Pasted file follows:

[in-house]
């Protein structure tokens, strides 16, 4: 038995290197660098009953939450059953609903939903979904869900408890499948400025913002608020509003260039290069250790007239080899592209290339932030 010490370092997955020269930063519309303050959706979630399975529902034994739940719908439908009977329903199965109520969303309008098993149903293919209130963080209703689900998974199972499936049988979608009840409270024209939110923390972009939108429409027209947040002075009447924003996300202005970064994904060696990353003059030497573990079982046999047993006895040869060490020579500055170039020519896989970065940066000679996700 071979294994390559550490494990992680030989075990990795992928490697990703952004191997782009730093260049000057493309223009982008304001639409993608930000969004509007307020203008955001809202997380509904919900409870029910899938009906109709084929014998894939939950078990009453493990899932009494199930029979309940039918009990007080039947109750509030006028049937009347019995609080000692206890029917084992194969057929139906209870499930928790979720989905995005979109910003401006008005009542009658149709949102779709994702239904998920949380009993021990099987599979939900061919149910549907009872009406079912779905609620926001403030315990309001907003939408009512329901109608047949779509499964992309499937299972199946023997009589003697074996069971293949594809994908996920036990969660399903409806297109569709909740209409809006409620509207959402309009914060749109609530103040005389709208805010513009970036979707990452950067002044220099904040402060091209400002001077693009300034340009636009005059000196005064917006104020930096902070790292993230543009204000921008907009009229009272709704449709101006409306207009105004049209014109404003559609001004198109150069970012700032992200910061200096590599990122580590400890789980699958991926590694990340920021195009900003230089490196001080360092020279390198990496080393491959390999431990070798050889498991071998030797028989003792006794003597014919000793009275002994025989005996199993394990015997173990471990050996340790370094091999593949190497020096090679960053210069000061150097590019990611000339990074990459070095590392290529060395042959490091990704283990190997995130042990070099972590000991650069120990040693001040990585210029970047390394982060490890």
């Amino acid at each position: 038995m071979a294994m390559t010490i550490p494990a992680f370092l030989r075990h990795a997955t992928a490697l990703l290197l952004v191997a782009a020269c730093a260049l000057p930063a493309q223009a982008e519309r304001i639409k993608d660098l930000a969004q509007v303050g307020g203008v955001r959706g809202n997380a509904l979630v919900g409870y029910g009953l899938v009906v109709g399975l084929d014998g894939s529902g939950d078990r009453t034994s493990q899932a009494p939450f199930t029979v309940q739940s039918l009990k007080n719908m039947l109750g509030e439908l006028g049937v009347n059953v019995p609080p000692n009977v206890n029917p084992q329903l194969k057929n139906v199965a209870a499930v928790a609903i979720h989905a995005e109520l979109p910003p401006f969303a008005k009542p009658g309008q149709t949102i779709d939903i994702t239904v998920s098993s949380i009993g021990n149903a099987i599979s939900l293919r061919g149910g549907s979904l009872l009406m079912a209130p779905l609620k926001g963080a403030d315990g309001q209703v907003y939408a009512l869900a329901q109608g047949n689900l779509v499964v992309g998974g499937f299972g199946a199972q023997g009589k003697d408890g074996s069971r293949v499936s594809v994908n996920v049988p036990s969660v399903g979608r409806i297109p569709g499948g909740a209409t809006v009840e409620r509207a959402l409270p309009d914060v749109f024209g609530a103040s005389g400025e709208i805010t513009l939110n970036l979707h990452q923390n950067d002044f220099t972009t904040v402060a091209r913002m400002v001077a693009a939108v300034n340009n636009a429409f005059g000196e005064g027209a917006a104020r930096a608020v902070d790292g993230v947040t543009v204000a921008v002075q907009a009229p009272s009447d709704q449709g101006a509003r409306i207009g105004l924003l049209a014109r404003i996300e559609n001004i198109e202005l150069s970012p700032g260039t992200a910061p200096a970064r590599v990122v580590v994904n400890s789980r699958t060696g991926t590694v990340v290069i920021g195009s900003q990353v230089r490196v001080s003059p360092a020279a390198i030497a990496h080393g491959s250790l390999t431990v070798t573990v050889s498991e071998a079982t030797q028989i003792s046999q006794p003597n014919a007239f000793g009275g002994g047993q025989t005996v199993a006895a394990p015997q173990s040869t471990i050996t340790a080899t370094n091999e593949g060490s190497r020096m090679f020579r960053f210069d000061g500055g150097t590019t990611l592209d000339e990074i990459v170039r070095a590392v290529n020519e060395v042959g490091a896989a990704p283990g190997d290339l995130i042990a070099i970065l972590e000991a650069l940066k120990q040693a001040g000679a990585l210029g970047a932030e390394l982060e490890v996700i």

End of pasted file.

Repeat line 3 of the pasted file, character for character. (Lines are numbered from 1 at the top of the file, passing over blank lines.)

């Amino acid at each position: 038995m071979a294994m390559t010490i550490p494990a992680f370092l030989r075990h990795a997955t992928a490697l990703l290197l952004v191997a782009a020269c730093a260049l000057p930063a493309q223009a982008e519309r304001i639409k993608d660098l930000a969004q509007v303050g307020g203008v955001r959706g809202n997380a509904l979630v919900g409870y029910g009953l899938v009906v109709g399975l084929d014998g894939s529902g939950d078990r009453t034994s493990q899932a009494p939450f199930t029979v309940q739940s039918l009990k007080n719908m039947l109750g509030e439908l006028g049937v009347n059953v019995p609080p000692n009977v206890n029917p084992q329903l194969k057929n139906v199965a209870a499930v928790a609903i979720h989905a995005e109520l979109p910003p401006f969303a008005k009542p009658g309008q149709t949102i779709d939903i994702t239904v998920s098993s949380i009993g021990n149903a099987i599979s939900l293919r061919g149910g549907s979904l009872l009406m079912a209130p779905l609620k926001g963080a403030d315990g309001q209703v907003y939408a009512l869900a329901q109608g047949n689900l779509v499964v992309g998974g499937f299972g199946a199972q023997g009589k003697d408890g074996s069971r293949v499936s594809v994908n996920v049988p036990s969660v399903g979608r409806i297109p569709g499948g909740a209409t809006v009840e409620r509207a959402l409270p309009d914060v749109f024209g609530a103040s005389g400025e709208i805010t513009l939110n970036l979707h990452q923390n950067d002044f220099t972009t904040v402060a091209r913002m400002v001077a693009a939108v300034n340009n636009a429409f005059g000196e005064g027209a917006a104020r930096a608020v902070d790292g993230v947040t543009v204000a921008v002075q907009a009229p009272s009447d709704q449709g101006a509003r409306i207009g105004l924003l049209a014109r404003i996300e559609n001004i198109e202005l150069s970012p700032g260039t992200a910061p200096a970064r590599v990122v580590v994904n400890s789980r699958t060696g991926t590694v990340v290069i920021g195009s900003q990353v230089r490196v001080s003059p360092a020279a390198i030497a990496h080393g491959s250790l390999t431990v070798t573990v050889s498991e071998a079982t030797q028989i003792s046999q006794p003597n014919a007239f000793g009275g002994g047993q025989t005996v199993a006895a394990p015997q173990s040869t471990i050996t340790a080899t370094n091999e593949g060490s190497r020096m090679f020579r960053f210069d000061g500055g150097t590019t990611l592209d000339e990074i990459v170039r070095a590392v290529n020519e060395v042959g490091a896989a990704p283990g190997d290339l995130i042990a070099i970065l972590e000991a650069l940066k120990q040693a001040g000679a990585l210029g970047a932030e390394l982060e490890v996700i």